Both osteoarthritis and rheumatoid arthritis can affect the joints in your wrist and cause pain. However, rheumatoid arthritis is more common of the two to occur in the wrists.
Arthritis causes inflammation in your joints and makes it uncomfortable and even painful to do basic everyday activities with the hands.
Rheumatoid arthritis is an autoimmune condition where the immune system attacks your body’s tissues, including the joints. Common symptoms of RA are fever, loss of appetite, fatigue, tender and swollen joints, warm joints, and stiff joints that are worse in the morning. If you are experiencing this it is important to reach out to your health care provider to prevent future damage and help you feel better.
Treating rheumatoid arthritis can be challenging to treat, and a treatment plan should be created by your healthcare provider. However, there are some things that can be done in conjunction with prescribed medications and therapies to help soothe your RA associated symptoms.
Stretching can also be very helpful, and full range of motion gentle stretches should be implemented in your daily routine.
Arthritis compression gloves may also help to support and relieve achy hands, fingers, and wrists.
Your doctor may also prescribe a disease-modifying antirheumatic drug or DMARD. Physical therapy can also be helpful in reducing RA pain. Even though RA can seriously impact your life, there is hope in finding relief.
#5: Carpal Tunnel
Carpal tunnel is when the median nerve in the wrist is compressed by a narrowing in the wrist. This causes nerve pain in the palm side of the hand and can be very uncomfortable.
Carpal tunnel often happens when you do repetitive motions such as typing or working in an assembly line. It can also happen from a wrist fracture, rheumatoid arthritis, obesity, and many other causes. Some symptoms that may hint that you are experiencing carpal tunnel syndrome are numbness and tingling in the hand, as well as weakness. It commonly will happen in all fingers, except for the pinky or little finger.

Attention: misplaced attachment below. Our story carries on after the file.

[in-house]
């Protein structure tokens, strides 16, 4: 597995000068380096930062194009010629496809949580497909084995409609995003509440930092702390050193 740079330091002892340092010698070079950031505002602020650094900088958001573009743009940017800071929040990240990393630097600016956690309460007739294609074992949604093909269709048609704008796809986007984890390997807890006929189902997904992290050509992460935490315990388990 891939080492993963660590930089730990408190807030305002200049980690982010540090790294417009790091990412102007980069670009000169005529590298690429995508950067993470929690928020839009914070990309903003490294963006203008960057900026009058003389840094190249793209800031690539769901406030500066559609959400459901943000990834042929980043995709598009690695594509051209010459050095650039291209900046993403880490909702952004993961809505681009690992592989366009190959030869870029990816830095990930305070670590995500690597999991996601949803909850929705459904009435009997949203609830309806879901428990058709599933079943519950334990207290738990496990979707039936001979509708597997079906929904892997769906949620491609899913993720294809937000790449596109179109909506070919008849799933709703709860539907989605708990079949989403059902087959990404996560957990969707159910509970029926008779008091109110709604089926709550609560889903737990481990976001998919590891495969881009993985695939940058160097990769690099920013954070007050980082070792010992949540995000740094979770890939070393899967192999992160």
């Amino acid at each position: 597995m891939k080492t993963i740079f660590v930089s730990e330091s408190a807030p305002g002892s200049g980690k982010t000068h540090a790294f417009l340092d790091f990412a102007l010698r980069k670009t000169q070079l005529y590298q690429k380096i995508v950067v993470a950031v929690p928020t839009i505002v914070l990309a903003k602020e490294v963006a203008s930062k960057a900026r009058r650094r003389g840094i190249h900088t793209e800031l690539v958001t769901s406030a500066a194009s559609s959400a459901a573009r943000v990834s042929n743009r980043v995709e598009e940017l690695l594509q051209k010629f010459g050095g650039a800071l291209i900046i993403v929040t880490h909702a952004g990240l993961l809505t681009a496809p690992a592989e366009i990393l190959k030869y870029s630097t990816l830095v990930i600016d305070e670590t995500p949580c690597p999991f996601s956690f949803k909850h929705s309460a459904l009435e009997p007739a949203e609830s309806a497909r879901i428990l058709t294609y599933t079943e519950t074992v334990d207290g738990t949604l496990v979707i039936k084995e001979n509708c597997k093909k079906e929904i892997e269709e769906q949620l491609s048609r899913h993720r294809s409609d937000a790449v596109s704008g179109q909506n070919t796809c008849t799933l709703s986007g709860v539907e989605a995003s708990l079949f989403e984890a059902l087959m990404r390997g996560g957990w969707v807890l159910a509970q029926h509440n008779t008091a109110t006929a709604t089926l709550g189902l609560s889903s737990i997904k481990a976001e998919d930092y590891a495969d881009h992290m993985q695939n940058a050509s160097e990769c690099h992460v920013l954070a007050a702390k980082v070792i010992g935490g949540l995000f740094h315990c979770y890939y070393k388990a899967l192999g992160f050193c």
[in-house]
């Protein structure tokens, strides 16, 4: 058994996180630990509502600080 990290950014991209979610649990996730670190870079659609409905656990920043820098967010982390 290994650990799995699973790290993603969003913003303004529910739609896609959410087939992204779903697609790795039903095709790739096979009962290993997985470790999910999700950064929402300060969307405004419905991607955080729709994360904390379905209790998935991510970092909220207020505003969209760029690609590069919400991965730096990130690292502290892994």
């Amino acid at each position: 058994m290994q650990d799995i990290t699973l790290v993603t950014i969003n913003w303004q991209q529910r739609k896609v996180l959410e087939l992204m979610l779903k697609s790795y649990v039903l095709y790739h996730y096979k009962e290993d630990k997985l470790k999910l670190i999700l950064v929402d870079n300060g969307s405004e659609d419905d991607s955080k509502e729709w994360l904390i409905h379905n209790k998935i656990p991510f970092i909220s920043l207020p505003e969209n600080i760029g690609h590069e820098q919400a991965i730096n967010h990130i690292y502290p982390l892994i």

The best chances for treatment are with early intervention, so as soon as you notice symptoms it is best to intervene. Early intervention includes changes in activity, topical pain relievers, icing, and splinting.
A change in activity includes doing things to not make the pain worse, for example working toward breaking up repetitive motions or even choosing a different tool to complete a task with. When pain is not relieved by a change in position or motion, you may want to consider a topical pain reliever such as the Hemp Pain Relief Cream. Topical pain relief is a good choice because it targets the affected area directly, even if only temporarily.
If your condition is very severe your doctor may also suggest surgical interventions.
Your wrist may hurt simply because you worked the muscles in your wrist and they are sore. If you are doing exercises that use your wrist it is easy for them to become sore because they are not commonly targeted during a workout.
To solve this problem, the most important thing is to rest. Allowing your muscle fibers to heal and become stronger should reduce your pain and leave you with even stronger wrists.
This is actually very helpful in preventing future wrist injuries and keeping them healthy. With this in mind, even though your wrists may be sore, consider implementing more wrist exercises into your regular workout routine.
Wrist pain is no joke and can get in the way of your ability to live your everyday life comfortably. Wrist pain can be caused by many things, so take the time to truly listen to your body and recognize the quality, severity, and location of your pain.
You should also think about what may be causing your pain, and events that led up to the pain so that you can have all the information necessary when your healthcare provider completes their exam. Overall, treating wrist pain does not always have to be difficult and is sometimes as easy as using a topical pain reliever or icing the affected wrist.